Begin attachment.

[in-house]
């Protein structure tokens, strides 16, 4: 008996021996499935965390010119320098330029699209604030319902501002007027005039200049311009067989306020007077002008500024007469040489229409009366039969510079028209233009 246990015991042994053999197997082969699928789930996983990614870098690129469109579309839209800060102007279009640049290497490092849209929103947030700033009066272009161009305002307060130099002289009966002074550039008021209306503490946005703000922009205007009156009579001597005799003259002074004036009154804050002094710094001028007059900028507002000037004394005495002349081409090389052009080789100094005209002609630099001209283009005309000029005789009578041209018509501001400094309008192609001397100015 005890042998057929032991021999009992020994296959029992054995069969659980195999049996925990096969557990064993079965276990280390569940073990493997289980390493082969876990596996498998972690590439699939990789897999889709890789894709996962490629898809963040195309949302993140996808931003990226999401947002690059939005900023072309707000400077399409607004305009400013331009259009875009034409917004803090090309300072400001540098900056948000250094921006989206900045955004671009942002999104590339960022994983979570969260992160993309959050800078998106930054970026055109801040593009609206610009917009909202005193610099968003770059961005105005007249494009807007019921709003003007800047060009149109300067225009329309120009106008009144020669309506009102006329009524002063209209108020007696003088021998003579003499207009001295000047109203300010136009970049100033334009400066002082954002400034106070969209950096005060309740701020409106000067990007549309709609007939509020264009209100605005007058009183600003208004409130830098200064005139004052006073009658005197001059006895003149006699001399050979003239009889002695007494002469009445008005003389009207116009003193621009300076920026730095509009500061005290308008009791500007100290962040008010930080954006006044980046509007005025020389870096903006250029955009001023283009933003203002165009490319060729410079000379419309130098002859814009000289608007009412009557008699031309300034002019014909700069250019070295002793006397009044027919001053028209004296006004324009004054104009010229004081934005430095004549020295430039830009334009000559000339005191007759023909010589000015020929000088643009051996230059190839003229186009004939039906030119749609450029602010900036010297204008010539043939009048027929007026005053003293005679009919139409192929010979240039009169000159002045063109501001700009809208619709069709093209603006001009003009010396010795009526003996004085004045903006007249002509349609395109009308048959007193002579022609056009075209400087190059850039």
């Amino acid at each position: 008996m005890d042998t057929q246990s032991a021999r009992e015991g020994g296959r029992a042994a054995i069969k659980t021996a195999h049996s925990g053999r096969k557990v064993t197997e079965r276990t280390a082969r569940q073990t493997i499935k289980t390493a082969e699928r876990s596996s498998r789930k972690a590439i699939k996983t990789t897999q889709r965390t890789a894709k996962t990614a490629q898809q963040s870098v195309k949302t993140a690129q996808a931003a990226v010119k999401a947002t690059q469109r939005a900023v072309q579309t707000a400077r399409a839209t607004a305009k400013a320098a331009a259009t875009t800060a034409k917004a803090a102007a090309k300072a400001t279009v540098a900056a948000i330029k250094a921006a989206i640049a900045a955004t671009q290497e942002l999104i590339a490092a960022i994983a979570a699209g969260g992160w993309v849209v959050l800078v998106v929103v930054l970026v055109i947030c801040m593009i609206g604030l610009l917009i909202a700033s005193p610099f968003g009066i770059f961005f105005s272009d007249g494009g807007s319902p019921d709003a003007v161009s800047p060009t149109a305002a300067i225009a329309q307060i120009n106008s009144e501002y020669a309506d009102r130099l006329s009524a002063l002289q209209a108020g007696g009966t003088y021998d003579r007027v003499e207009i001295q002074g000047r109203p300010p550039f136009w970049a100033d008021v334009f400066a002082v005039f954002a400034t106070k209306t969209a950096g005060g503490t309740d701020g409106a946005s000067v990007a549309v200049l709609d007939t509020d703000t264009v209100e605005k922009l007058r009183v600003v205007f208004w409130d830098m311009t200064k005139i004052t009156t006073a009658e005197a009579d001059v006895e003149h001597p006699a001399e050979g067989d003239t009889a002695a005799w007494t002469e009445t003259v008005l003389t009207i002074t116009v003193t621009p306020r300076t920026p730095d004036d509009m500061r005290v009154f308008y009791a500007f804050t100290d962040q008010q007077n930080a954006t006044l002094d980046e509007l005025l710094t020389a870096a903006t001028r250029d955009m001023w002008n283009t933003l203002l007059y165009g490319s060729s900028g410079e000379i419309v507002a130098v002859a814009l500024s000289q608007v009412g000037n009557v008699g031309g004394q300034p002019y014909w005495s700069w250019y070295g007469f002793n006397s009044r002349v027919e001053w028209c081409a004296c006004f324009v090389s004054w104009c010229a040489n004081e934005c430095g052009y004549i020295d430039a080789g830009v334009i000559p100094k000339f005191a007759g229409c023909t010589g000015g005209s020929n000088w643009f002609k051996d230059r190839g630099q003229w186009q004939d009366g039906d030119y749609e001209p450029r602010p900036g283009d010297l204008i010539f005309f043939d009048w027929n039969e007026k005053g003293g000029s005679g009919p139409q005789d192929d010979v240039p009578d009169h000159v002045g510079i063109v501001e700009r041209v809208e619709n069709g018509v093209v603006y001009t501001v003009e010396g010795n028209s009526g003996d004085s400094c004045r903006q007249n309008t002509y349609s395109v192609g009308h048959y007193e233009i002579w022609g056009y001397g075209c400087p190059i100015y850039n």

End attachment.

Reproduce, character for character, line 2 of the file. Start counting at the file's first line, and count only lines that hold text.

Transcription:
């Protein structure tokens, strides 16, 4: 008996021996499935965390010119320098330029699209604030319902501002007027005039200049311009067989306020007077002008500024007469040489229409009366039969510079028209233009 246990015991042994053999197997082969699928789930996983990614870098690129469109579309839209800060102007279009640049290497490092849209929103947030700033009066272009161009305002307060130099002289009966002074550039008021209306503490946005703000922009205007009156009579001597005799003259002074004036009154804050002094710094001028007059900028507002000037004394005495002349081409090389052009080789100094005209002609630099001209283009005309000029005789009578041209018509501001400094309008192609001397100015 005890042998057929032991021999009992020994296959029992054995069969659980195999049996925990096969557990064993079965276990280390569940073990493997289980390493082969876990596996498998972690590439699939990789897999889709890789894709996962490629898809963040195309949302993140996808931003990226999401947002690059939005900023072309707000400077399409607004305009400013331009259009875009034409917004803090090309300072400001540098900056948000250094921006989206900045955004671009942002999104590339960022994983979570969260992160993309959050800078998106930054970026055109801040593009609206610009917009909202005193610099968003770059961005105005007249494009807007019921709003003007800047060009149109300067225009329309120009106008009144020669309506009102006329009524002063209209108020007696003088021998003579003499207009001295000047109203300010136009970049100033334009400066002082954002400034106070969209950096005060309740701020409106000067990007549309709609007939509020264009209100605005007058009183600003208004409130830098200064005139004052006073009658005197001059006895003149006699001399050979003239009889002695007494002469009445008005003389009207116009003193621009300076920026730095509009500061005290308008009791500007100290962040008010930080954006006044980046509007005025020389870096903006250029955009001023283009933003203002165009490319060729410079000379419309130098002859814009000289608007009412009557008699031309300034002019014909700069250019070295002793006397009044027919001053028209004296006004324009004054104009010229004081934005430095004549020295430039830009334009000559000339005191007759023909010589000015020929000088643009051996230059190839003229186009004939039906030119749609450029602010900036010297204008010539043939009048027929007026005053003293005679009919139409192929010979240039009169000159002045063109501001700009809208619709069709093209603006001009003009010396010795009526003996004085004045903006007249002509349609395109009308048959007193002579022609056009075209400087190059850039």